The way to a client’s heart is easy to confuse with the way to their wallet. When navigating the political minefield of today’s corporate world, it can be challenging to build healthy relationships with the people you work with.
Have you done enough to please them? Are you doing too much? Did your email actually find them well?
The truth is, working relationships that stand the test of time are built on what we do every single day: create real, human connections with — you guessed it — real humans.
So, if you’re keen to work towards common goals rather than try to outdo one another, you’re in the right place. These are our top three recommendations for client courting strategies that will help to build productive working relationships.
1. Hosting a killer lunch meeting
Whether you’re getting to know new clients, colleagues, or the heralded C-suite, hosting a dressed-down lunch meeting is a great way to break the ice in a corporate setting.
Beyond the confines of a board room or a Zoom call, this is a prime opportunity to openly discuss new campaigns, opportunities for collaboration or upselling. It might seem informal, but nothing’s off the table during a business lunch — except dishes that contain a lot of garlic.
In fact, the food you eat is important. Ideally, you’ll want something that substantiates without disturbing the flow of productive discussions. If you’re hosting the meal, Pasta Evangelists recommend that you “prioritise foods that are easy to eat and minimise the need for utensils or messy finger foods.” Simple crowd-pleasers like sandwiches, wraps, pasta or salads are best, as they “allow your guests to concentrate on the discussion without worrying about food spills or complicated dining etiquette.”
Remember, the healthiest working relationships are built on being personable and cooperative, not going all out to impress with a flashy spread. Nine times out of ten, you’re best off leaving the lobster platters and caviar for another day.
2. Sharing customer testimonials
When you’re still in the wooing stage of getting to know your clients, social proof is everything. This is down to a simple truth — humans like things that other humans like.
According to The Decision Lab, this is known as the bandwagon effect, referring to “our habit of adopting certain behaviours or beliefs because many other people do the same”. So, when your clients see how popular you are with the other businesses you’re partnered up with, they’ll be confident that you’ll do good things for them, too.
This is especially relevant for clients that you have operating in the same niche. For example, if you’re working with a team in the fintech space, showcasing relevant testimonials from your other fintech accounts will bolster your credibility.
To that end, consider leveraging different platforms to spread the word about your good work. As well as talking directly to your clients for feedback, social media experts from Ripl recommend gathering reviews from channels such as:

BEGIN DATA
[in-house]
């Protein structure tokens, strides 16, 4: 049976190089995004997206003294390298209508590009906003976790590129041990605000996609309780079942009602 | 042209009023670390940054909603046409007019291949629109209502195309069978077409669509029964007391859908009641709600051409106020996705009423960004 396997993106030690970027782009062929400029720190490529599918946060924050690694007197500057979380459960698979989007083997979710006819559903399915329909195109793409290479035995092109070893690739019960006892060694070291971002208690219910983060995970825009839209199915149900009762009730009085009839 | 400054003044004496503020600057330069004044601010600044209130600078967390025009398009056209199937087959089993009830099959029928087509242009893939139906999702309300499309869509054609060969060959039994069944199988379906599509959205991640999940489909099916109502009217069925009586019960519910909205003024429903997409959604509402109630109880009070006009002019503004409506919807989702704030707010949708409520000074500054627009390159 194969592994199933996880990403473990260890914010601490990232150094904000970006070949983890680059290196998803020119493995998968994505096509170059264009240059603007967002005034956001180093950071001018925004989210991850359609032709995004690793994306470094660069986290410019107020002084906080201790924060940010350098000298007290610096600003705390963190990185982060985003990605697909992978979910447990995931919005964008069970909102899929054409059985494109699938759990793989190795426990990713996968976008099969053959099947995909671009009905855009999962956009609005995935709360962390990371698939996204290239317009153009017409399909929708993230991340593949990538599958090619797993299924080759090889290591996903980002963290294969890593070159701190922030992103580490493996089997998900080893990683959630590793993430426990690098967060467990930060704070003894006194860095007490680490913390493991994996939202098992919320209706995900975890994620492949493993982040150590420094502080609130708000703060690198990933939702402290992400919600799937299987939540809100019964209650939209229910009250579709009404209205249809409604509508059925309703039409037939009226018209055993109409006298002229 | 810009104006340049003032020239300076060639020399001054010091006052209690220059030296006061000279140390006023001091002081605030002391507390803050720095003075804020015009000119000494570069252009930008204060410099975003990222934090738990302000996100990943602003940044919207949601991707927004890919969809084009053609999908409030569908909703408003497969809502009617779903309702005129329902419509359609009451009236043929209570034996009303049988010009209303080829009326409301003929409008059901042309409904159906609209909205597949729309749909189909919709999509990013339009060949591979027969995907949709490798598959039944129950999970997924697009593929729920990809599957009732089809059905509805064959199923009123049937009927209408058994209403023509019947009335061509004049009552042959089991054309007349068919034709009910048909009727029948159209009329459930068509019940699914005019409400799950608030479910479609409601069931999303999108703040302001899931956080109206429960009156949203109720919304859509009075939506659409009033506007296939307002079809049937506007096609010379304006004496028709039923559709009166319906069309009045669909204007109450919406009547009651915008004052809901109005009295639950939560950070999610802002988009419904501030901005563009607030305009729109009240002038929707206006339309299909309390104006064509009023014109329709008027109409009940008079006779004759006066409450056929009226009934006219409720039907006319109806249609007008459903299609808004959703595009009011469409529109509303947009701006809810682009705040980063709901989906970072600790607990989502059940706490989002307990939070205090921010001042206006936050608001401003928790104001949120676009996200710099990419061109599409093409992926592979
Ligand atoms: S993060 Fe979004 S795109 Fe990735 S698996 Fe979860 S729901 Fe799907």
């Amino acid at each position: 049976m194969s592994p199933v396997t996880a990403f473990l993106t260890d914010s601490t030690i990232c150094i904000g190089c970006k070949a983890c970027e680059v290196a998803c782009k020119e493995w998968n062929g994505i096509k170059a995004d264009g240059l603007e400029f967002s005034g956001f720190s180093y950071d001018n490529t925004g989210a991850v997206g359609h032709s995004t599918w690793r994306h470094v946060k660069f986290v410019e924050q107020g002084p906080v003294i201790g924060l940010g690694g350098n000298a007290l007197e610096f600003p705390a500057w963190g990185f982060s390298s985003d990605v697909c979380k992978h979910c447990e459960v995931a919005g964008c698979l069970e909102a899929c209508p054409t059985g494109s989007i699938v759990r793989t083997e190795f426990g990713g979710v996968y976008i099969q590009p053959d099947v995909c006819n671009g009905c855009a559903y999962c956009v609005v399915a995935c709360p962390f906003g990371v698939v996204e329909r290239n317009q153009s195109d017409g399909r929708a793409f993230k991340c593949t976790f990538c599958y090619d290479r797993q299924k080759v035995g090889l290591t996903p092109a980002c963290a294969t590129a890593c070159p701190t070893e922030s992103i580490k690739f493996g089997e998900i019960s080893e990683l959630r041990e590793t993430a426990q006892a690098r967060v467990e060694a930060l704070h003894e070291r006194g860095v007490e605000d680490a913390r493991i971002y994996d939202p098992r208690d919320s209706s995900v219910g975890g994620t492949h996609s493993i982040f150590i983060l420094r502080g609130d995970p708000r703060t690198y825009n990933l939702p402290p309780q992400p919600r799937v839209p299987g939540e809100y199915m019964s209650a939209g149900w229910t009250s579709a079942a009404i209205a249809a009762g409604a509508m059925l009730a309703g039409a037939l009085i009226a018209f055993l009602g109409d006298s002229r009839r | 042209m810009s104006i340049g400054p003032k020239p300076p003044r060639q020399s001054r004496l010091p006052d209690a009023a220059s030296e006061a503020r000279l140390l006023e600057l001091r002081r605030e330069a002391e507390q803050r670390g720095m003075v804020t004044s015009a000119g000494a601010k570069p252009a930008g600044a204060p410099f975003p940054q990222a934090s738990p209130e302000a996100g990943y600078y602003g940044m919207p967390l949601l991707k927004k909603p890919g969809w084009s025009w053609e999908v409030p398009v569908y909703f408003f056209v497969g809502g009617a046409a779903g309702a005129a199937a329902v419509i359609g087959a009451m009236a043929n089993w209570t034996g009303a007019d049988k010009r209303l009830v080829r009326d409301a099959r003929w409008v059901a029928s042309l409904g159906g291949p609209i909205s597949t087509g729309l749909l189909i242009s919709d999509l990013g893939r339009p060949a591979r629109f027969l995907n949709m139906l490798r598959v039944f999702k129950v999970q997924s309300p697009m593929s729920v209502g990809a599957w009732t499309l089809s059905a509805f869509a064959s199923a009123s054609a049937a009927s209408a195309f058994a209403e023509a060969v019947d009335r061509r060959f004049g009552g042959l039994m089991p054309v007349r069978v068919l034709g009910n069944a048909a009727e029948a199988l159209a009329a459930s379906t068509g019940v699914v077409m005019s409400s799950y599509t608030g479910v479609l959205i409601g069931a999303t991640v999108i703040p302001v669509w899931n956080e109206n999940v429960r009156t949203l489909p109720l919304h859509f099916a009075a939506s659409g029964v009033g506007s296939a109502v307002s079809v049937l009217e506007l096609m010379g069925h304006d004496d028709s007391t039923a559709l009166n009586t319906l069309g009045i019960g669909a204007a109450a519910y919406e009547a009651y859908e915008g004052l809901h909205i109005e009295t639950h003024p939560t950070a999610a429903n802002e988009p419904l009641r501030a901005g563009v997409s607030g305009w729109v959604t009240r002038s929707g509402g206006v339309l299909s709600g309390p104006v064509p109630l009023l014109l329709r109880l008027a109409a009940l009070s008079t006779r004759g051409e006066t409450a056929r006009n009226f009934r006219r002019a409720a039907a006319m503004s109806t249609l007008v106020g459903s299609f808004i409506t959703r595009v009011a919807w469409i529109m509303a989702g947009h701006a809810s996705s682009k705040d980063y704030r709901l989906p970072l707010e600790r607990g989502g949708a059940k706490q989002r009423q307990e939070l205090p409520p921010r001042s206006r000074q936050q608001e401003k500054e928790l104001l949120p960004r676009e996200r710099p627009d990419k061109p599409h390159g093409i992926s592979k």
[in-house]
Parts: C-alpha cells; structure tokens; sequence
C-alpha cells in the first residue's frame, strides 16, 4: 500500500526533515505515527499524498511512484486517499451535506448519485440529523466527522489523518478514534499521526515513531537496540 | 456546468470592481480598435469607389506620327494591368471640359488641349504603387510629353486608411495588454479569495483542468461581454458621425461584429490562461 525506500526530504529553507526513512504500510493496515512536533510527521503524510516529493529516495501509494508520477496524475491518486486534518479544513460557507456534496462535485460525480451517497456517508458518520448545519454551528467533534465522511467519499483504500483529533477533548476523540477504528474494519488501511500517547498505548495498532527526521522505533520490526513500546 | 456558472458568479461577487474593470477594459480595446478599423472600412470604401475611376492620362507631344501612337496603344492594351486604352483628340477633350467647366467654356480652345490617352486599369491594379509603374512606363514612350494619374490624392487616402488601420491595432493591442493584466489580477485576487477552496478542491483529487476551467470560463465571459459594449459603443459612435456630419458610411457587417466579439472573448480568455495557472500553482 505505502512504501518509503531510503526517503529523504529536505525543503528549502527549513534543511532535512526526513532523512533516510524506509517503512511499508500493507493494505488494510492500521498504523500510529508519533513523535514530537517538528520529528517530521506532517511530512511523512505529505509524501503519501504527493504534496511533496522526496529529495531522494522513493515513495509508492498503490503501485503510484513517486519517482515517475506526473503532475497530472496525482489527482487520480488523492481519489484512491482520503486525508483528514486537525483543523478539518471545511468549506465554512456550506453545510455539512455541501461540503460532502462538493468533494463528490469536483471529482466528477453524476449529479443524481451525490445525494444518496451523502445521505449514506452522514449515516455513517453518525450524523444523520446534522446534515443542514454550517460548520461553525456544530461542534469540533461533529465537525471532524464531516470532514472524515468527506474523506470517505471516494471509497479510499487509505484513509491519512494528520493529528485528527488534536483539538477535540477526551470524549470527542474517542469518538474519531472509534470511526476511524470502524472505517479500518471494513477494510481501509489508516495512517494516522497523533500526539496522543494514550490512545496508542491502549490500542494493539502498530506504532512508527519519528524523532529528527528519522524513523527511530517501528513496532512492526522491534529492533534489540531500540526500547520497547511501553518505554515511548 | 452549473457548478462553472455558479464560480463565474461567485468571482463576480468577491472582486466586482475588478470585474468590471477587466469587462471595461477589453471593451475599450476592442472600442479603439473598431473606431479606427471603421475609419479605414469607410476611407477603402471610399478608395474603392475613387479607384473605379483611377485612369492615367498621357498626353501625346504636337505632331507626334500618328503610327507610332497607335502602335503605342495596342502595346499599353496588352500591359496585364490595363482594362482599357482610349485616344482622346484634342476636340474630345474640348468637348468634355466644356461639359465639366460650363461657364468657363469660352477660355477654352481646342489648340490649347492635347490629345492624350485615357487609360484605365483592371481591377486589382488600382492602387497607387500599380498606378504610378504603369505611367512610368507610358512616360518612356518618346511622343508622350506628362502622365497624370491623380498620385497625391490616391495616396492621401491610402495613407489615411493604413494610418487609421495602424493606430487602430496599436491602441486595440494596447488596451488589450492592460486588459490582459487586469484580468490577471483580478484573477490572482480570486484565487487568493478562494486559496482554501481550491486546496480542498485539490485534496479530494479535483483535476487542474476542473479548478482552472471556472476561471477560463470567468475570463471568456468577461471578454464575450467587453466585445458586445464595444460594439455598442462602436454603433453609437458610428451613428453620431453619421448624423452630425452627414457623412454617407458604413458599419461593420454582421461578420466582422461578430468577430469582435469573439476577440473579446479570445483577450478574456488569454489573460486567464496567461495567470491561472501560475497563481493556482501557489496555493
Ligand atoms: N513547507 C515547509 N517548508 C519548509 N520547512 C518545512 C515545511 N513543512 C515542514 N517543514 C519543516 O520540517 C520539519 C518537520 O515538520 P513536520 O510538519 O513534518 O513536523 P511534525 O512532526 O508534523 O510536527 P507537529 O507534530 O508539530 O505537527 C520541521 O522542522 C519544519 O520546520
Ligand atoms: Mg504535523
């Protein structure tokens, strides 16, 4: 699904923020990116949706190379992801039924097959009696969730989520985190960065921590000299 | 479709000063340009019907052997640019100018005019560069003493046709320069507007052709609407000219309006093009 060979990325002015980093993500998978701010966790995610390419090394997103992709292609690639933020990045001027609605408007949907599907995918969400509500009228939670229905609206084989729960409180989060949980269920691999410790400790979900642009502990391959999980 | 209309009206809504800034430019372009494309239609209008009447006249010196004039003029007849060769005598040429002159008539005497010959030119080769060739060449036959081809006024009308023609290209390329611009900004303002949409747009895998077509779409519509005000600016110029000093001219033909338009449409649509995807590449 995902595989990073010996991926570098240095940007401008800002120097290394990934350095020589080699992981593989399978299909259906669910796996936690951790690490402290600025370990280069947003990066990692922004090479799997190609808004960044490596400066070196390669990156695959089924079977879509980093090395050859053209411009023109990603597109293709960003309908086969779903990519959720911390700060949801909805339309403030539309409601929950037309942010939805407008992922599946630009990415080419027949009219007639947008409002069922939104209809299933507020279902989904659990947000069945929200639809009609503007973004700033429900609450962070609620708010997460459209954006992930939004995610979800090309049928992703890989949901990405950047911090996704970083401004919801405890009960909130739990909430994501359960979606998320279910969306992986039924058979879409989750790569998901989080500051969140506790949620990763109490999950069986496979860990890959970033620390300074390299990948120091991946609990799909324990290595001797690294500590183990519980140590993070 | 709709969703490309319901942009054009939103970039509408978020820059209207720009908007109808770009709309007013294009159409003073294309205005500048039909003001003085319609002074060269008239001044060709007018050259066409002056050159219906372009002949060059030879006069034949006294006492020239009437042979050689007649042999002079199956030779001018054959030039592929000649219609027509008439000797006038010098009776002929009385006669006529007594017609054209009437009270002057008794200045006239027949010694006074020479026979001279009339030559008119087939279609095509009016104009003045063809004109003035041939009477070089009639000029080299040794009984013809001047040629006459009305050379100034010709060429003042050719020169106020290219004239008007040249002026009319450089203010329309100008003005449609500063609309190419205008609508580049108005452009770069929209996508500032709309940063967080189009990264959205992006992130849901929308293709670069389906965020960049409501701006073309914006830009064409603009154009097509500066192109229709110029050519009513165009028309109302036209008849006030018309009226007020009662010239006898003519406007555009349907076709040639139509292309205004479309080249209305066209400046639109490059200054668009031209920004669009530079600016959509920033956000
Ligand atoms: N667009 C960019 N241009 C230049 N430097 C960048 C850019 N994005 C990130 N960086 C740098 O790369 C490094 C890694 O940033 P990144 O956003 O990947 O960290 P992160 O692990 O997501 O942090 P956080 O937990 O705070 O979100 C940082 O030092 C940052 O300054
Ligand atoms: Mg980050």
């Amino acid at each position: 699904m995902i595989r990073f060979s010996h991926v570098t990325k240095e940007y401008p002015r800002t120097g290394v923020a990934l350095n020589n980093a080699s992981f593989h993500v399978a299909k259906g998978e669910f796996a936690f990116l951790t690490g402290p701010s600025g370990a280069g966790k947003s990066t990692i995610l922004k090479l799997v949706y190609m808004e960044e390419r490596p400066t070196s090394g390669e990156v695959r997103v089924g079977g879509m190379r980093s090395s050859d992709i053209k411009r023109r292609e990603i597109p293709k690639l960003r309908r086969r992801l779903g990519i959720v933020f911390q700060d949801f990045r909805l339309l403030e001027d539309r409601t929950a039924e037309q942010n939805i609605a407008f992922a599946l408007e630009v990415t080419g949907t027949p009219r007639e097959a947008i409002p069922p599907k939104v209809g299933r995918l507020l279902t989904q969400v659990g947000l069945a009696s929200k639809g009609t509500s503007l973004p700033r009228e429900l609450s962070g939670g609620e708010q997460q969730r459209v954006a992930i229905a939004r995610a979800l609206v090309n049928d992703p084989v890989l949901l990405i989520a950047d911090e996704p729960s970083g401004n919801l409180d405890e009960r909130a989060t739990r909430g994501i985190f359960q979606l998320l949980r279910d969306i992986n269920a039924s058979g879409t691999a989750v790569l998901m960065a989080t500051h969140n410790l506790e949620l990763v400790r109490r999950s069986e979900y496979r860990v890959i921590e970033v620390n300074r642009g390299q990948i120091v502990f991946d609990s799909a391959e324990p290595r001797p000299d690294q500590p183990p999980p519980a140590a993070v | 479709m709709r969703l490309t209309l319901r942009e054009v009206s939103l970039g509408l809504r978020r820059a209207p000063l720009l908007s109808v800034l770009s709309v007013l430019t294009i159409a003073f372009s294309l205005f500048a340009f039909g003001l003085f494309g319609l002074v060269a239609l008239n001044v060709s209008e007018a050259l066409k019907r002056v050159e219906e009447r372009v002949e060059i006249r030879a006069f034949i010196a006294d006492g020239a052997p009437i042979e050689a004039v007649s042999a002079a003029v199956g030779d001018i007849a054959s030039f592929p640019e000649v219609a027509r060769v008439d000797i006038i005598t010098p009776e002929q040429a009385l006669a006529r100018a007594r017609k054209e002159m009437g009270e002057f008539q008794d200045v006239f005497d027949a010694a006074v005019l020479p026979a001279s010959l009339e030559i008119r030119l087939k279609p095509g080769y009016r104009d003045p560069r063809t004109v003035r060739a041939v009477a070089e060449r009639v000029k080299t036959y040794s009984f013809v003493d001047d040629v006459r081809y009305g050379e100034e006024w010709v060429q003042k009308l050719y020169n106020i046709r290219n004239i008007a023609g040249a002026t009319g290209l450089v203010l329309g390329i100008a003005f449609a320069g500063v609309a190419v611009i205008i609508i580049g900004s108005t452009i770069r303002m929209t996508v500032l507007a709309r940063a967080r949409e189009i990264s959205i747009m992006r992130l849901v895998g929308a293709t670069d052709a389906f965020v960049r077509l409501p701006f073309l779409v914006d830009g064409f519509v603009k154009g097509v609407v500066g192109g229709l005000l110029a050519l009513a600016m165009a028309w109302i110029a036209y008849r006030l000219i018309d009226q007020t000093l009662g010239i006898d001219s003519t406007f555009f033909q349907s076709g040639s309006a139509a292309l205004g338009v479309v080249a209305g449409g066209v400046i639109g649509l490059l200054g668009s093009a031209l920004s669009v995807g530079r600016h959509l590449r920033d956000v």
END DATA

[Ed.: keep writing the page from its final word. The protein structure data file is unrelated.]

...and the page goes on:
- Angies List
- Google My Business
Then, once you have your testimonials to hand, share the cream of the crop on platforms like Instagram, LinkedIn and Twitter to keep your clients in the loop. This way, you’ll start on the right foot with the people that will one day be writing you those same reviews.
3. Sending thoughtful corporate gifts
We’ve spoken a lot about the importance of building genuine relationships with your clients, rather than buttering them up with needless expenses. So, it might seem counterintuitive to suggest you send them a present in the post. However, a well-considered gift can help to show your appreciation and your commitment currying favour without coming across as superficially generous.
To give a good corporate gift, you’ll need to conduct a little market research — but we’re sure you’re used to that. If you’re sending something for an entire team, explore their social media for clues about common interests or elements of their company culture that you can play up with your present. For example, the B-corp-certified firm that emphasises its environmental stewardship might appreciate sustainable office supplies, decor, or memberships to eco-friendly subscription services. Suitcase Mag has compiled some of their top choices here.
Alternatively, you might choose something that strengthens your own brand association. This can help to create a positive perception of your brand and remind clients of what sets you apart from your competitors. For example, an innovative tech company might send a helpful gadget that they produce to assist with office work. A gift of this genre would provide utility but also highlight the uniqueness of their products — for instance, a smart notepad or under-desk exercise machine.
In time, your clients will see you as an integral part of their team — not a separate entity that they could ever stand to lose. Successful courting will sustain your business, make collaboration easier, and build genuine relationships that everybody stands to benefit from. Who says being ‘corporate’ has to be a slog?